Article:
WASHINGTON — A South Carolina congressman said Friday that five Muslim soldiers at Fort Jackson had been removed from active duty, and four of them discharged from the Army, in connection with an ongoing probe into alleged threats to poison food at the large South Carolina base.
Republican Rep. Joe Wilson, who sits on the House Armed Services Committee, said the soldiers' laptops had been seized and were being analyzed. Congressional officials with knowledge of the case said cell phones and Arabic writings had been confiscated as well.
In his first public comments on the case, Wilson said FBI forensics experts were working with the Army's Criminal Investigation Division in the probe.
"The initial investigation confirmed that (the five soldiers) had not made any effort to poison food and that allegations about their disloyalty were inaccurate," Wilson told McClatchy. "There was further investigation. I have not received any word of it being over. I think they would tell me."
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Fort Jackson, the Army's largest training facility, with 13 dining halls, is in Columbia, S.C., in Wilson's congressional district.
Wilson, who said Army officials had briefed him on the case and provided a written account, confirmed earlier reports that the soldiers at the center of the case were Muslims enrolled in "Lima 09," a program launched in 2003 to train Arabic and Farsi speakers.
Contrary to some previous accounts, however, Wilson said that all five military trainees were U.S. citizens from northern Virginia.
Wilson also disclosed for the first time that four of the Muslim soldiers had been "administratively separated" from the Army, a military designation that means they were discharged with neither honorable nor dishonorable status.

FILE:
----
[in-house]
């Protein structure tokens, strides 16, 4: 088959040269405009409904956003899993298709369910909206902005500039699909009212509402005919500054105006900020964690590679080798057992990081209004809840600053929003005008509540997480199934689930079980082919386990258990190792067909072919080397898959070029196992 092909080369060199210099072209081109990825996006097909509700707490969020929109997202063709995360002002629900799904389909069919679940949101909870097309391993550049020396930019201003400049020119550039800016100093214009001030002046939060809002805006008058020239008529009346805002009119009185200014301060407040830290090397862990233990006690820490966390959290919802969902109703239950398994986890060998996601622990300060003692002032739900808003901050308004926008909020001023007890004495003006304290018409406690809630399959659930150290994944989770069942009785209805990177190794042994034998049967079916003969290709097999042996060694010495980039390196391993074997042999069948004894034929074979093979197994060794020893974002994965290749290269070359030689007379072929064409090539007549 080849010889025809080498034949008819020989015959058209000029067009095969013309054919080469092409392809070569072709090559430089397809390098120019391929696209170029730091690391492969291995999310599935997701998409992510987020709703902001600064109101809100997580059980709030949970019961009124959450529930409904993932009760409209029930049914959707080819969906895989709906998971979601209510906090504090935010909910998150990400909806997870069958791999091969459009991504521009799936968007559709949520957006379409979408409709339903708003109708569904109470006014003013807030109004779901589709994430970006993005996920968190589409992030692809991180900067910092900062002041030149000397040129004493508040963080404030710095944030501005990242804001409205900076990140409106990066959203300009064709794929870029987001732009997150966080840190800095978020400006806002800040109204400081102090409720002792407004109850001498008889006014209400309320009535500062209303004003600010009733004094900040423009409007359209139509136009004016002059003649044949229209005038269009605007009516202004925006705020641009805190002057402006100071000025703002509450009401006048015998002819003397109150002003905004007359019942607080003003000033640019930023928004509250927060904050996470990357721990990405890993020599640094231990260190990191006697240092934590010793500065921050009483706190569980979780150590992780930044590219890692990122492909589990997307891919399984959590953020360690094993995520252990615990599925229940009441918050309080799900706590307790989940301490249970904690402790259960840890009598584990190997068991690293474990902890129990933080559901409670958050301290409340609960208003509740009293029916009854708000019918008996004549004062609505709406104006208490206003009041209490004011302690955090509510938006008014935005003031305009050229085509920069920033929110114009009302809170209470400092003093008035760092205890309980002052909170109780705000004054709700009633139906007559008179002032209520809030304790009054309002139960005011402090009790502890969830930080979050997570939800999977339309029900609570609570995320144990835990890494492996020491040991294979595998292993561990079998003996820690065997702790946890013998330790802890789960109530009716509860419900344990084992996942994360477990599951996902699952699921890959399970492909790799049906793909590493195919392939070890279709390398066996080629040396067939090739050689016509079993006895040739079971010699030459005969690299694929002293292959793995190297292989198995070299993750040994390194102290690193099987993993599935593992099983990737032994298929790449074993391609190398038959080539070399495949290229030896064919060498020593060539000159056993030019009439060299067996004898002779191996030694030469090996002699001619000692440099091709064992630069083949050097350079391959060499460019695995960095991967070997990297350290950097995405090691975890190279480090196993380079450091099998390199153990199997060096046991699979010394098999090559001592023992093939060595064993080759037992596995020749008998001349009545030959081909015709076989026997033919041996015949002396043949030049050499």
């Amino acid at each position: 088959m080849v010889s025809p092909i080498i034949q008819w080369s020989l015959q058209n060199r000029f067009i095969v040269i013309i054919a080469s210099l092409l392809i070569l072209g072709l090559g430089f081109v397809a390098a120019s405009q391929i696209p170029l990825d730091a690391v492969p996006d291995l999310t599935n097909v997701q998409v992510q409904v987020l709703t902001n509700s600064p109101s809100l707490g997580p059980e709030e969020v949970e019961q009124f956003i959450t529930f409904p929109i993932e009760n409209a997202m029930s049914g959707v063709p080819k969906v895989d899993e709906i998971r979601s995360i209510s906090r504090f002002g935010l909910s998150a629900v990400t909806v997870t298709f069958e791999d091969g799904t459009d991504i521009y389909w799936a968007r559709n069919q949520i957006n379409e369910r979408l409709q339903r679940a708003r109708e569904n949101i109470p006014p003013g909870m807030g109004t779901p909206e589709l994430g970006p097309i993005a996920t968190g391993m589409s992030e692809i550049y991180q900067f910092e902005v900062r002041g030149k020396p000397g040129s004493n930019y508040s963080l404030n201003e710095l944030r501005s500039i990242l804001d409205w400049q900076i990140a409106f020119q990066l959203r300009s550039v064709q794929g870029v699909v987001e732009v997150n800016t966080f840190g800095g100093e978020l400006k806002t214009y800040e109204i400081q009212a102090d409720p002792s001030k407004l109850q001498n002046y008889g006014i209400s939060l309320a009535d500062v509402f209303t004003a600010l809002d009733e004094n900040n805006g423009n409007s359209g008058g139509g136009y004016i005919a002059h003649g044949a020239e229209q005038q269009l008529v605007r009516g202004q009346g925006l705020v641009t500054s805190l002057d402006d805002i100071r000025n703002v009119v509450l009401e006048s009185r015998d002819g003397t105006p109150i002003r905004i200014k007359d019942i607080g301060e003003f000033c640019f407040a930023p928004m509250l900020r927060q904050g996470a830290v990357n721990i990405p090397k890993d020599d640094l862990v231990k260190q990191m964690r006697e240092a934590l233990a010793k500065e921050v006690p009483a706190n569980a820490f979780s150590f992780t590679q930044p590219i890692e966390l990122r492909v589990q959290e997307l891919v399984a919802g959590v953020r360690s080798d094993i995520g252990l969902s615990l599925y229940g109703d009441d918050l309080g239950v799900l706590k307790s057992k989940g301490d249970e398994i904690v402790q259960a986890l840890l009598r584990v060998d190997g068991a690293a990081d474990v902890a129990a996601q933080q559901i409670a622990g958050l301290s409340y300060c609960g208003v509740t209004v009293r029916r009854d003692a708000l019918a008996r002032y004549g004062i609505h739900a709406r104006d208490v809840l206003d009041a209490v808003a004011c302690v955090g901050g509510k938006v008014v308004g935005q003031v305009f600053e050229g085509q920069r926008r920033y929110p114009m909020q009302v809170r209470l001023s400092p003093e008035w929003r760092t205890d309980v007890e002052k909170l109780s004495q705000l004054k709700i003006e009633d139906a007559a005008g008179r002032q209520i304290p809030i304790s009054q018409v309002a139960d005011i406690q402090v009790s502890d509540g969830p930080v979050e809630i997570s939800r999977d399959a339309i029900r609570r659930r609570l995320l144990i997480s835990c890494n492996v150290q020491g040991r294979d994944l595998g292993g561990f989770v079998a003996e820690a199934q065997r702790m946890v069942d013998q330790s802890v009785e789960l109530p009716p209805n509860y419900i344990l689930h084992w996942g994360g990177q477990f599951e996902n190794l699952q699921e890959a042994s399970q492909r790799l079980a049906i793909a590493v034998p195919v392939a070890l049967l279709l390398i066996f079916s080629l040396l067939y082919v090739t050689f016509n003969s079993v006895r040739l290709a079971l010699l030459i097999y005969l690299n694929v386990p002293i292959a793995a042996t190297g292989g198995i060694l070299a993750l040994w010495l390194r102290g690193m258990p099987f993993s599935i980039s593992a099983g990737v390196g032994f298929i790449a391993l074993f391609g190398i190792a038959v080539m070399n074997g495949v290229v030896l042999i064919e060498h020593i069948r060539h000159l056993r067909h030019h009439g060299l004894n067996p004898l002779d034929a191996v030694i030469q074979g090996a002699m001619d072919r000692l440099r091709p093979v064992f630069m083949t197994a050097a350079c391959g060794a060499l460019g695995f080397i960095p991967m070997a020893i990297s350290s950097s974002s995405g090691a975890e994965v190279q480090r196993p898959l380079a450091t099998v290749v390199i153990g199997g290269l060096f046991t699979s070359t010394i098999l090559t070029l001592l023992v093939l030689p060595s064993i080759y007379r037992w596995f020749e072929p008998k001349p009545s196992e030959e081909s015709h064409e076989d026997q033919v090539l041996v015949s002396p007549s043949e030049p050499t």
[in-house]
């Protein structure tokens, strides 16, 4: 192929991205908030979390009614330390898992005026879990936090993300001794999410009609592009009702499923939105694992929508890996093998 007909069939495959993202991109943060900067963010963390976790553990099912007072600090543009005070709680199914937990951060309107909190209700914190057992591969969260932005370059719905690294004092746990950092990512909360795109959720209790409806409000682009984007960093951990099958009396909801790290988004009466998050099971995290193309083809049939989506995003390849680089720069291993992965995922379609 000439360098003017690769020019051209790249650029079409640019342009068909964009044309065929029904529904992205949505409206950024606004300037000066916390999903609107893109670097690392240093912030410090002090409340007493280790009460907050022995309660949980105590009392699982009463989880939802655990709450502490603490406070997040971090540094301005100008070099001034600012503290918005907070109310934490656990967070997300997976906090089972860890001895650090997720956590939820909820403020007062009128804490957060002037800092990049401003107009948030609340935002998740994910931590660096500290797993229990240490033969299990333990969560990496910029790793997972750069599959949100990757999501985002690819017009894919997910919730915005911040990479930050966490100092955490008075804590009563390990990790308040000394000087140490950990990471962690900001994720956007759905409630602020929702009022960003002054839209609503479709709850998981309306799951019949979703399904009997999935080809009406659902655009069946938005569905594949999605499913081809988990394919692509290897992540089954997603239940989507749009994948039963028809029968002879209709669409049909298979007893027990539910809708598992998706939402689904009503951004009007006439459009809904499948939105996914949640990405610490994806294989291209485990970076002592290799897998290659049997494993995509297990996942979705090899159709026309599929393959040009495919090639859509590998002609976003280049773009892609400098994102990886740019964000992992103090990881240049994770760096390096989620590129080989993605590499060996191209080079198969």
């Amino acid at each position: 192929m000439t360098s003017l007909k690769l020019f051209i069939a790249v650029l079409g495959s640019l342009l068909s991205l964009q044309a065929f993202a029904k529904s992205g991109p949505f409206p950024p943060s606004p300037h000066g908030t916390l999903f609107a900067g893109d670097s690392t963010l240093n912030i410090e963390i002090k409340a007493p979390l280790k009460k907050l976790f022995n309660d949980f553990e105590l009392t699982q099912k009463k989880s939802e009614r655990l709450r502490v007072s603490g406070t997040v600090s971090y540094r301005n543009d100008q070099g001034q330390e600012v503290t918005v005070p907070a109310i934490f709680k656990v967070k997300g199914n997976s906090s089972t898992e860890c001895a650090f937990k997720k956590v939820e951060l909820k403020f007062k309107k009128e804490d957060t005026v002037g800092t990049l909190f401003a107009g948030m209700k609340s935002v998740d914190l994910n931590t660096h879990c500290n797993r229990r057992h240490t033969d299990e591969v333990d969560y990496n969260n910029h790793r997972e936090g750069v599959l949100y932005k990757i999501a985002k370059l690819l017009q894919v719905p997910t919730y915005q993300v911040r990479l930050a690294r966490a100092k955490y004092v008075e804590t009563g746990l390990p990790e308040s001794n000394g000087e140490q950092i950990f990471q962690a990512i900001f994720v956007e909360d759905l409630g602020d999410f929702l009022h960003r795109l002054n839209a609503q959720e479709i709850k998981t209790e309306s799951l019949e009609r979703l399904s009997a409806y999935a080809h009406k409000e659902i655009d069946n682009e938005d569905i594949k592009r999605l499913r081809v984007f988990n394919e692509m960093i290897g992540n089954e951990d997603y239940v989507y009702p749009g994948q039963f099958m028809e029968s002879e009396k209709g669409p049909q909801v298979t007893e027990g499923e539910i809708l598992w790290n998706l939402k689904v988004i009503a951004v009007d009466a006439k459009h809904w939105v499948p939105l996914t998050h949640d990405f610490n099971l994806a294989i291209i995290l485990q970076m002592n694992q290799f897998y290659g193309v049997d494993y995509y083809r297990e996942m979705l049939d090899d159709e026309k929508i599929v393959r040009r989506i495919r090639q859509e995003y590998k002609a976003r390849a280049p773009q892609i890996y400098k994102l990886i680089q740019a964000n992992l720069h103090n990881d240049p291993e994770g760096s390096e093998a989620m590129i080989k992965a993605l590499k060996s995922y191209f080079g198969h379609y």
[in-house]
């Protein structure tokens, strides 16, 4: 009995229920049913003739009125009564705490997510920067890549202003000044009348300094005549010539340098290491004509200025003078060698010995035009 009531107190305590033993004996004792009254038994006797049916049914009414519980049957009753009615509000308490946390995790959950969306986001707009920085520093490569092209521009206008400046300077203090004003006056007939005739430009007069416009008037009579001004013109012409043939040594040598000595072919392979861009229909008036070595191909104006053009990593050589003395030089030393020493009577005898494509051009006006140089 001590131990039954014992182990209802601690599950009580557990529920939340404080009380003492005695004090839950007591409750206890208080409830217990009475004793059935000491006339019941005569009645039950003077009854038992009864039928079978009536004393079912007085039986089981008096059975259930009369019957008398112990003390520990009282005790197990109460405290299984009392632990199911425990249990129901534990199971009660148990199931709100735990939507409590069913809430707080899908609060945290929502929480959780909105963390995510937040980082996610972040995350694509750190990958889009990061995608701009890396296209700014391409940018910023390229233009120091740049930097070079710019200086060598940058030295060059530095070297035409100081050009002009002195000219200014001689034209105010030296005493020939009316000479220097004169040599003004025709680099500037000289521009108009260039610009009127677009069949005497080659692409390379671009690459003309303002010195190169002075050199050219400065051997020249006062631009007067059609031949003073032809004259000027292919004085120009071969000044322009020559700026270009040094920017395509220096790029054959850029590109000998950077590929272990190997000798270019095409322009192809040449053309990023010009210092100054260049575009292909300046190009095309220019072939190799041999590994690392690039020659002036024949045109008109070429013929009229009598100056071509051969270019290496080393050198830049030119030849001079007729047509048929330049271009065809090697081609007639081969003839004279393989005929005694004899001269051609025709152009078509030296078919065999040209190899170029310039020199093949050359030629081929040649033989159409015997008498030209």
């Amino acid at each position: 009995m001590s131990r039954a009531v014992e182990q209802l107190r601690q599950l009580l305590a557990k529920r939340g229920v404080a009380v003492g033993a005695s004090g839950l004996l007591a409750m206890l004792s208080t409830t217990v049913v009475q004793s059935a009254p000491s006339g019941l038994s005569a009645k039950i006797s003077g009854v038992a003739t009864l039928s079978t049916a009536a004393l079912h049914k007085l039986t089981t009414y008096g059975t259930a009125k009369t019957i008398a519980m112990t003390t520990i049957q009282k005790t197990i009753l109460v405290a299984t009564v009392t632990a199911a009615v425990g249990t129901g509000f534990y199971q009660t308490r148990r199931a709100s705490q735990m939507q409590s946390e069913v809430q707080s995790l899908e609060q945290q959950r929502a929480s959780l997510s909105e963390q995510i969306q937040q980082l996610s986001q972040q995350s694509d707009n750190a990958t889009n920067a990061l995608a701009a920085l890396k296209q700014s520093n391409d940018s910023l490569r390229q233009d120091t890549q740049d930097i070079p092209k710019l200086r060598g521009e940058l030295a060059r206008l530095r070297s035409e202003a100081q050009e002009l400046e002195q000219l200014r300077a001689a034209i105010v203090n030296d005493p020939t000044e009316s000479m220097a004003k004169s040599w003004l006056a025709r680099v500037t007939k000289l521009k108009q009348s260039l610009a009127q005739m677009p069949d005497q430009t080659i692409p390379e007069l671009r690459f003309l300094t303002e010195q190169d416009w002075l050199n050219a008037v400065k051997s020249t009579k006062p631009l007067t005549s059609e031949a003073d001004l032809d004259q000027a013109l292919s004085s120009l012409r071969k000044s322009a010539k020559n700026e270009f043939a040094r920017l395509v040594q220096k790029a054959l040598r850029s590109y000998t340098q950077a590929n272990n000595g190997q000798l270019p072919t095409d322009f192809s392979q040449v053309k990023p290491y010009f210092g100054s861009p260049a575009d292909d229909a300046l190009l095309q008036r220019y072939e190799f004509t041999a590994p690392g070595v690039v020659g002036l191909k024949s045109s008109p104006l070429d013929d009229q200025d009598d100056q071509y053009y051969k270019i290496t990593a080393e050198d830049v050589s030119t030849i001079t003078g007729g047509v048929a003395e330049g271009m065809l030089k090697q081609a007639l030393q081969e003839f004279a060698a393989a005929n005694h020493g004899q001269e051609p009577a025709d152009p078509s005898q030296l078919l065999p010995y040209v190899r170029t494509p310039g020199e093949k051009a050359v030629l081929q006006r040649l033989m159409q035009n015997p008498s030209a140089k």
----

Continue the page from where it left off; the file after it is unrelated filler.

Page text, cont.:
"If you don't succeed (in the Army), you can be administratively discharged without a court-martial and without a full military review," Wilson said.
The fifth soldier was removed from active duty and returned to the National Guard's jurisdiction in Virginia, Wilson said.
Congressional officials said three of the five soldiers had been sent to the National Guard unit based in the District of Columbia.
Concern over possible attacks by Muslims in the military has risen in light of the Fort Hood shootings in November.
Nidal Malik Hasan, an Army major serving as a psychiatrist, is accused of killing 13 people and wounding 30 others at the sprawling base outside Killeen, Texas. Hasan is an American Muslim of Palestinian descent.
Wilson, a former military lawyer who served as a senior U.S. Energy Department attorney under President Ronald Reagan, said the five soldiers were discharged because the initial investigation had uncovered instances of minor theft.
"They were stealing from other soldiers," Wilson said. "It was discovered that there had been petty crimes that were not related to the original allegations of food poisoning or disloyalty. The individuals were simply not trustworthy."
He said he didn't know why the Army and FBI investigation was continuing after the original allegations had been refuted.
Wilson said he'd known for two years that the Army intended to move the Arabic-language training program from Fort Jackson to Fort Huachuca in Arizona, where the Army's Military Intelligence Corps is based. The move was completed last month.
"It made sense that Arabic- and Farsi-speaking personnel would be placed where we have our intelligence capabilities," Wilson said.
Wilson confirmed the Army's assertion that there was no connection between the linguistic program's transfer and the allegations against the Fort Jackson soldiers.
Patrick Jones, a civilian spokesman for Fort Jackson, said the ongoing investigation concerned only one of the five soldiers. Congressional officials said the same thing.
Jones said he didn't have enough information to confirm or deny Wilson's other claims about the case.
"The Army takes all threats seriously, which is why we're looking into this," Jones said. "The investigation is open and hasn't been closed out, but it's only in reference to one of the original five people."
Jones repeated earlier Army statements that there "was no credible evidence" to support the original allegations of threatened food poisoning.
Jones said some news reports had reported erroneously that the five soldiers were arrested or otherwise detained.
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